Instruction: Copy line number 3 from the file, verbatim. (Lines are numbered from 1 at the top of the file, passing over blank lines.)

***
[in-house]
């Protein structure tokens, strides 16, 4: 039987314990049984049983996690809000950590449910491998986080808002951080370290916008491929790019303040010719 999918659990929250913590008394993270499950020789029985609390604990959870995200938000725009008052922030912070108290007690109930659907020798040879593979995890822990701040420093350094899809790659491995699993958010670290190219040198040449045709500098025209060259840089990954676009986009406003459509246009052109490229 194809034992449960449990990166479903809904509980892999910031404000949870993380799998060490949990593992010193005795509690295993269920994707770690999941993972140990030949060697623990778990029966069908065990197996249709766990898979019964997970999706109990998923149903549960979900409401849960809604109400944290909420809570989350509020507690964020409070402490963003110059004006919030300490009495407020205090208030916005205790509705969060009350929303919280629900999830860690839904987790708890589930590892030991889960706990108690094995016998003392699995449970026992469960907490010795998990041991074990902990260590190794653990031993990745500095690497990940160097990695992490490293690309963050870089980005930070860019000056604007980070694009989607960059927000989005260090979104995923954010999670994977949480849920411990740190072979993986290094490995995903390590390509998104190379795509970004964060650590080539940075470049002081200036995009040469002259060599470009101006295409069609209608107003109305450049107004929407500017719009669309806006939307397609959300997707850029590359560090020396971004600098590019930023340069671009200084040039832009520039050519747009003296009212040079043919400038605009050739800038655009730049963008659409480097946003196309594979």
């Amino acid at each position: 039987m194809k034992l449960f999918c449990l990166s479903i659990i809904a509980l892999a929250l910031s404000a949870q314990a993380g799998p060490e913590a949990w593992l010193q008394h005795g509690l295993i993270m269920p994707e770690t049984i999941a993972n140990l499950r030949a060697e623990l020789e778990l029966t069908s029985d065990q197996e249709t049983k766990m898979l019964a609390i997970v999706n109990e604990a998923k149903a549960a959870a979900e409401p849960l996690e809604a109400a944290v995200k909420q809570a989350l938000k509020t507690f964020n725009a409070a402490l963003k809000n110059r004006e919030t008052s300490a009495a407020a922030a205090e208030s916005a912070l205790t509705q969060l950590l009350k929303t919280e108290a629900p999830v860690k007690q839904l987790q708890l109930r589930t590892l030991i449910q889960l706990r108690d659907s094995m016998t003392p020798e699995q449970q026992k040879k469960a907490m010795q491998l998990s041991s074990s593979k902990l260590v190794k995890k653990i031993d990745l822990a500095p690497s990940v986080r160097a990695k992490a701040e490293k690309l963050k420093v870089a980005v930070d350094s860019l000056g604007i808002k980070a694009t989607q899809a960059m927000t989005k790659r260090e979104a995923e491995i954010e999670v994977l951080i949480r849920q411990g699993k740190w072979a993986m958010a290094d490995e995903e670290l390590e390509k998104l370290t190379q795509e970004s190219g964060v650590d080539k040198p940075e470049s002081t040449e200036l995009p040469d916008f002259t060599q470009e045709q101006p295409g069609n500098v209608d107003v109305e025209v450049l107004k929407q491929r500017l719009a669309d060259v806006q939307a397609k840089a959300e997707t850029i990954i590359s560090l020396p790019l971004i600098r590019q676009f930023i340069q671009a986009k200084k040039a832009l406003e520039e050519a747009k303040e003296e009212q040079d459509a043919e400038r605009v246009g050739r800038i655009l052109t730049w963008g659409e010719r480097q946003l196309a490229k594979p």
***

């Amino acid at each position: 039987m194809k034992l449960f999918c449990l990166s479903i659990i809904a509980l892999a929250l910031s404000a949870q314990a993380g799998p060490e913590a949990w593992l010193q008394h005795g509690l295993i993270m269920p994707e770690t049984i999941a993972n140990l499950r030949a060697e623990l020789e778990l029966t069908s029985d065990q197996e249709t049983k766990m898979l019964a609390i997970v999706n109990e604990a998923k149903a549960a959870a979900e409401p849960l996690e809604a109400a944290v995200k909420q809570a989350l938000k509020t507690f964020n725009a409070a402490l963003k809000n110059r004006e919030t008052s300490a009495a407020a922030a205090e208030s916005a912070l205790t509705q969060l950590l009350k929303t919280e108290a629900p999830v860690k007690q839904l987790q708890l109930r589930t590892l030991i449910q889960l706990r108690d659907s094995m016998t003392p020798e699995q449970q026992k040879k469960a907490m010795q491998l998990s041991s074990s593979k902990l260590v190794k995890k653990i031993d990745l822990a500095p690497s990940v986080r160097a990695k992490a701040e490293k690309l963050k420093v870089a980005v930070d350094s860019l000056g604007i808002k980070a694009t989607q899809a960059m927000t989005k790659r260090e979104a995923e491995i954010e999670v994977l951080i949480r849920q411990g699993k740190w072979a993986m958010a290094d490995e995903e670290l390590e390509k998104l370290t190379q795509e970004s190219g964060v650590d080539k040198p940075e470049s002081t040449e200036l995009p040469d916008f002259t060599q470009e045709q101006p295409g069609n500098v209608d107003v109305e025209v450049l107004k929407q491929r500017l719009a669309d060259v806006q939307a397609k840089a959300e997707t850029i990954i590359s560090l020396p790019l971004i600098r590019q676009f930023i340069q671009a986009k200084k040039a832009l406003e520039e050519a747009k303040e003296e009212q040079d459509a043919e400038r605009v246009g050739r800038i655009l052109t730049w963008g659409e010719r480097q946003l196309a490229k594979p």